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Two Unusual Gospel Stories

It’s Sunday, so here’s a religious reflection.

I’m telling you, reading David Bentley Hart’s new translation of the New Testament is an exciting experience for me. I’m not quite sure why, but the immediacy of the Scripture’s stories really comes through in Hart’s telling.

This morning I was reading in Mark 5, the story in which Jesus heals a demoniac who had been possessed for years, and lived among the tombs, where he howled and gashed himself. Jesus casts the demons out, and restores the man to himself. You would think that this demonstration of God’s restorative power would have converted the people who saw it, but that didn’t happen. Mark tells us it frightened the people, and they begged Jesus to leave their territory.

That is one of my favorite stories from the New Testament, because it is so human. Over the years, I’ve talked to people who have had direct personal encounters with spiritual evil. Some of them observed priests or pastors confronting the evil and banishing it in the name of Jesus Christ. A surprising (to me, at first) number of them did not change their lives in any way because of what they saw — even if they could not explain it away to their satisfaction. Eventually I quit being surprised at this, as well as being surprised by people who believe that they have witnessed a miracle of healing, but who did not change their lives or in any way convert.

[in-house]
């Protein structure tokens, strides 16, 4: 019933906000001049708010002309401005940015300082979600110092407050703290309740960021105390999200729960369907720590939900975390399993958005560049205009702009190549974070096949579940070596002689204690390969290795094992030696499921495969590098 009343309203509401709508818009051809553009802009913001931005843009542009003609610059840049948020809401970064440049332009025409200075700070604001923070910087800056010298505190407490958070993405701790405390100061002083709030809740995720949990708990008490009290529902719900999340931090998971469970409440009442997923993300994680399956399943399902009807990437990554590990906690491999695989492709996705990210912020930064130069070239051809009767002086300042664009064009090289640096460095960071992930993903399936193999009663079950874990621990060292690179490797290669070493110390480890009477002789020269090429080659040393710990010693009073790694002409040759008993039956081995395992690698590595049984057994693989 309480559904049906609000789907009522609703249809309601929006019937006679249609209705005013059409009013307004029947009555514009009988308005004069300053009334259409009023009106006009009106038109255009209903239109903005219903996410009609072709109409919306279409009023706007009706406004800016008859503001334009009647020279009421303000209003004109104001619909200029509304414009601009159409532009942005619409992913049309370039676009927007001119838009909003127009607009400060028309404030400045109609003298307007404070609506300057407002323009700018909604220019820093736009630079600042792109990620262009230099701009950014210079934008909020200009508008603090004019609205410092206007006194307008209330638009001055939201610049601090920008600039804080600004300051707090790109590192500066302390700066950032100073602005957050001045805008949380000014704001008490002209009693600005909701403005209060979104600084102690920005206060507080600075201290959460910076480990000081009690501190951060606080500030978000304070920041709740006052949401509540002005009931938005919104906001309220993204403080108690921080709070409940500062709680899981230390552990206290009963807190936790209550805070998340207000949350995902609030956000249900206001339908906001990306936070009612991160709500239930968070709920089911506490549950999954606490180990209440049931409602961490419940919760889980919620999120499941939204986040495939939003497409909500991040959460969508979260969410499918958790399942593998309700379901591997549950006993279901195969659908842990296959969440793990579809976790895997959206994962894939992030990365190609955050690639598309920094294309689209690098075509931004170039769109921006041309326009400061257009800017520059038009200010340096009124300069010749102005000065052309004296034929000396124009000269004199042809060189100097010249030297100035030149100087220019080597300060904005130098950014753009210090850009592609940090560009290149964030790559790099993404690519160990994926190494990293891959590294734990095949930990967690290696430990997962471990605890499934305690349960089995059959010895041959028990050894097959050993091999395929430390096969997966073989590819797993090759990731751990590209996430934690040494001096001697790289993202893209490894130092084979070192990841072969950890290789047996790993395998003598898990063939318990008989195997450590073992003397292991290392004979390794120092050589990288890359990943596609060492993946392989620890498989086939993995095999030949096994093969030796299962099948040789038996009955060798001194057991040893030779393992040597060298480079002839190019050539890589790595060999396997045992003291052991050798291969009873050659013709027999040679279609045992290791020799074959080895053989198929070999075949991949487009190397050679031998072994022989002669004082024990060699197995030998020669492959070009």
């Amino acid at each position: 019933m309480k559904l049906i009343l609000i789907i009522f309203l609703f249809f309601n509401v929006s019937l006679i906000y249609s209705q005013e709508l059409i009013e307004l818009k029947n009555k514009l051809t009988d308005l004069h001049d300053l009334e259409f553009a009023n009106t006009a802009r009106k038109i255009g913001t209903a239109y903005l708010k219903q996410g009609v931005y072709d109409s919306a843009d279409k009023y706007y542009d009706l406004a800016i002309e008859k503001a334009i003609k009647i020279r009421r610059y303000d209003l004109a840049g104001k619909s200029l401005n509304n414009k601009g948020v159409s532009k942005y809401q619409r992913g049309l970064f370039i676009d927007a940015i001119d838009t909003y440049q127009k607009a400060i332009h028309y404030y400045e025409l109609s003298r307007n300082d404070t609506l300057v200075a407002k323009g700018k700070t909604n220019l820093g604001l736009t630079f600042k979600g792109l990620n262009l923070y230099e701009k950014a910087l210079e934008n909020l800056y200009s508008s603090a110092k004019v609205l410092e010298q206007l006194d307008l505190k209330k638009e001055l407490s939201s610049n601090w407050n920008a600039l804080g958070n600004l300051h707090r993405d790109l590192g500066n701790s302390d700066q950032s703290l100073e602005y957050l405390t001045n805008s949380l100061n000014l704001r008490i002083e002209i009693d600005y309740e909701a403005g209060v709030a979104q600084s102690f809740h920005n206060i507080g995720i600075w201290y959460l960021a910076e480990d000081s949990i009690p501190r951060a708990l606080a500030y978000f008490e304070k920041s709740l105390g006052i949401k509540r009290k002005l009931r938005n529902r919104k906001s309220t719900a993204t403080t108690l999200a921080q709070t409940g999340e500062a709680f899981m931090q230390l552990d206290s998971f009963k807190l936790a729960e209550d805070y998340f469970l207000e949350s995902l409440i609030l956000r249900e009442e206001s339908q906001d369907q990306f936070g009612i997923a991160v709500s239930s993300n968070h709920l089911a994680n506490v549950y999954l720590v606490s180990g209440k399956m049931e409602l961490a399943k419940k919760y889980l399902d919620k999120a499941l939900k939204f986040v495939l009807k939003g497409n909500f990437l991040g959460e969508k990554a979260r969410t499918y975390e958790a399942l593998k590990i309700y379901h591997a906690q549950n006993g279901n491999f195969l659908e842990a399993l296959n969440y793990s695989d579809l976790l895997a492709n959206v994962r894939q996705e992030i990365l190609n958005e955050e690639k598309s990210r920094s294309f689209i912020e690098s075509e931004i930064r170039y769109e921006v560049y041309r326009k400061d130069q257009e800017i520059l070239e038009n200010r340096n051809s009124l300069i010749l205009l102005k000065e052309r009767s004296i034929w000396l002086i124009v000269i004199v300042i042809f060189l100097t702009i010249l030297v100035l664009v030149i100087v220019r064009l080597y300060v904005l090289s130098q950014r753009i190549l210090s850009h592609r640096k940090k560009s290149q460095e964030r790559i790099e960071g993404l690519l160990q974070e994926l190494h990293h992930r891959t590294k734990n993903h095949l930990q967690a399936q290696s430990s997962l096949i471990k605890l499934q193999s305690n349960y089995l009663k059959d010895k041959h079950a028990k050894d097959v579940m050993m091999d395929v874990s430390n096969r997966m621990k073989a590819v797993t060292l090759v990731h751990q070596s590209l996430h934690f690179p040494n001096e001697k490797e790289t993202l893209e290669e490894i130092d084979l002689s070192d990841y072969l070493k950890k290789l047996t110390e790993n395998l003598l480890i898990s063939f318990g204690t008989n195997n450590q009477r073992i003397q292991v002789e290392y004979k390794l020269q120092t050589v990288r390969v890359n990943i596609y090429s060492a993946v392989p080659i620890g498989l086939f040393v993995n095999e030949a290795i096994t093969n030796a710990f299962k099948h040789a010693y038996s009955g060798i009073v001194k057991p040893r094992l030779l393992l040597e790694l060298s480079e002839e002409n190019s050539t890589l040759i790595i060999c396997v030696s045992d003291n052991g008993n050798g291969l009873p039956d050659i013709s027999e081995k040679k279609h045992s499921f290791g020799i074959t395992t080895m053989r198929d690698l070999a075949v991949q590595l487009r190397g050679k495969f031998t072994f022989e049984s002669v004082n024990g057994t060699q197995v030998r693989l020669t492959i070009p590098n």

I quit being surprised because there it is in Scripture: most people prefer the misery they know to the possibility of healing and deliverance. The people who lived around that demoniac found it easier to live in a world in which he was a prisoner of evil spirits than to live in a world in which the settled order was overturned. The same principle is at work in the story of the Rich Young Ruler, the man who wanted to follow Jesus, but wasn’t willing to give everything up for His sake, and who therefore walked away from Him.

I was there myself, earlier in my life, in both places. I knew that I could be set free from the things that trapped me and tormented me, but I was afraid of the changes that would take place in my life if I accepted healing, and that would have to take place. So in effect, I told Jesus to leave my territory. For years I did this, until I could stand it no more. And you know, I still do this, in smaller ways. This is what Christians call sin. The Christian faith does not simply deliver one from the consequences of sin. As you grow and mature in it, it delivers one from the power of sin over oneself. This is why the Christian life requires constant repentance, and openness to healing, restorative grace.

The second Gospel story that moves me this morning is from the beginning of Mark 6. In it, Jesus returns to His own native country to preach. The people there don’t take Him seriously, because they think they know who He is. After all, He grew up there. This is the part of the Gospel where Jesus famously says, “A prophet is not dishonored except in his native country and among his own kin and in his household.”